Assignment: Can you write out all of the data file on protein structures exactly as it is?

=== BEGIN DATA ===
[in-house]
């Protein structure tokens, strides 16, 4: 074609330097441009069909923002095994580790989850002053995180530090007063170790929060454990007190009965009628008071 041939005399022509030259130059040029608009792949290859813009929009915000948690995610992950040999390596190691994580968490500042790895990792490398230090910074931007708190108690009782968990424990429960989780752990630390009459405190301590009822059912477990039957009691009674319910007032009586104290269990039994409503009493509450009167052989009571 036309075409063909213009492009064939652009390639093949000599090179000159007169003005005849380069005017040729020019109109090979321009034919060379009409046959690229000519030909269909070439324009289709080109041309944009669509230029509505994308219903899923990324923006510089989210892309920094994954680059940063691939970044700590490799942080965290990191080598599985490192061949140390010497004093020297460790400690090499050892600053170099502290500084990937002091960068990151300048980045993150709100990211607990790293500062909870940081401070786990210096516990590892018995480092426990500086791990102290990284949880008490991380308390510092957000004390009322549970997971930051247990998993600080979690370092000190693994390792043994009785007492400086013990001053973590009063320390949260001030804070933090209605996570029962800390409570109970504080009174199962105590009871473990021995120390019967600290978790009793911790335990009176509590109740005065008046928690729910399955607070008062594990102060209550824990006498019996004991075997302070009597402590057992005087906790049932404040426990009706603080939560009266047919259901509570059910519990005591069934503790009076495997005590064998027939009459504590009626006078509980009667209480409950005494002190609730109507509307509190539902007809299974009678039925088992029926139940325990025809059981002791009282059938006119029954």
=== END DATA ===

[in-house]
């Protein structure tokens, strides 16, 4: 074609330097441009069909923002095994580790989850002053995180530090007063170790929060454990007190009965009628008071 041939005399022509030259130059040029608009792949290859813009929009915000948690995610992950040999390596190691994580968490500042790895990792490398230090910074931007708190108690009782968990424990429960989780752990630390009459405190301590009822059912477990039957009691009674319910007032009586104290269990039994409503009493509450009167052989009571 036309075409063909213009492009064939652009390639093949000599090179000159007169003005005849380069005017040729020019109109090979321009034919060379009409046959690229000519030909269909070439324009289709080109041309944009669509230029509505994308219903899923990324923006510089989210892309920094994954680059940063691939970044700590490799942080965290990191080598599985490192061949140390010497004093020297460790400690090499050892600053170099502290500084990937002091960068990151300048980045993150709100990211607990790293500062909870940081401070786990210096516990590892018995480092426990500086791990102290990284949880008490991380308390510092957000004390009322549970997971930051247990998993600080979690370092000190693994390792043994009785007492400086013990001053973590009063320390949260001030804070933090209605996570029962800390409570109970504080009174199962105590009871473990021995120390019967600290978790009793911790335990009176509590109740005065008046928690729910399955607070008062594990102060209550824990006498019996004991075997302070009597402590057992005087906790049932404040426990009706603080939560009266047919259901509570059910519990005591069934503790009076495997005590064998027939009459504590009626006078509980009667209480409950005494002190609730109507509307509190539902007809299974009678039925088992029926139940325990025809059981002791009282059938006119029954």